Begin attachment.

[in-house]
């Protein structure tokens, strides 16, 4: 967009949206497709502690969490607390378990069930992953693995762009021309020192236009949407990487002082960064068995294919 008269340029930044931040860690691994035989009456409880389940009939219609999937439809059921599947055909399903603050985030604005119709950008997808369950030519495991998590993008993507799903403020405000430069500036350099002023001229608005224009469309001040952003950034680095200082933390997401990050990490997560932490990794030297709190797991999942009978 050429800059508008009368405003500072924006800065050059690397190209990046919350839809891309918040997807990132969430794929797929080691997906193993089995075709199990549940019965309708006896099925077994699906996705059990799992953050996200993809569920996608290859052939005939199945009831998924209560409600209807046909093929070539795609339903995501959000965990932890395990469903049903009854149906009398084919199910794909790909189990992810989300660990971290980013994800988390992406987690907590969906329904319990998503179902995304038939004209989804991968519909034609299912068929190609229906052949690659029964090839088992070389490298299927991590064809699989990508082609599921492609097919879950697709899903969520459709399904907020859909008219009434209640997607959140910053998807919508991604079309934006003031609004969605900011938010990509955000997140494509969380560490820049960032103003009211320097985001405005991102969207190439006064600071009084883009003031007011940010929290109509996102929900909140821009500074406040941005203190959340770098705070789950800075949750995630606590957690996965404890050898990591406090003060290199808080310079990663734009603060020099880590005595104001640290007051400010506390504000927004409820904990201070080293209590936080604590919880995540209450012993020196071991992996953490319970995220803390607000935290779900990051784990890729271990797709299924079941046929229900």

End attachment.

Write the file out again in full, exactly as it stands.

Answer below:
[in-house]
């Protein structure tokens, strides 16, 4: 967009949206497709502690969490607390378990069930992953693995762009021309020192236009949407990487002082960064068995294919 008269340029930044931040860690691994035989009456409880389940009939219609999937439809059921599947055909399903603050985030604005119709950008997808369950030519495991998590993008993507799903403020405000430069500036350099002023001229608005224009469309001040952003950034680095200082933390997401990050990490997560932490990794030297709190797991999942009978 050429800059508008009368405003500072924006800065050059690397190209990046919350839809891309918040997807990132969430794929797929080691997906193993089995075709199990549940019965309708006896099925077994699906996705059990799992953050996200993809569920996608290859052939005939199945009831998924209560409600209807046909093929070539795609339903995501959000965990932890395990469903049903009854149906009398084919199910794909790909189990992810989300660990971290980013994800988390992406987690907590969906329904319990998503179902995304038939004209989804991968519909034609299912068929190609229906052949690659029964090839088992070389490298299927991590064809699989990508082609599921492609097919879950697709899903969520459709399904907020859909008219009434209640997607959140910053998807919508991604079309934006003031609004969605900011938010990509955000997140494509969380560490820049960032103003009211320097985001405005991102969207190439006064600071009084883009003031007011940010929290109509996102929900909140821009500074406040941005203190959340770098705070789950800075949750995630606590957690996965404890050898990591406090003060290199808080310079990663734009603060020099880590005595104001640290007051400010506390504000927004409820904990201070080293209590936080604590919880995540209450012993020196071991992996953490319970995220803390607000935290779900990051784990890729271990797709299924079941046929229900």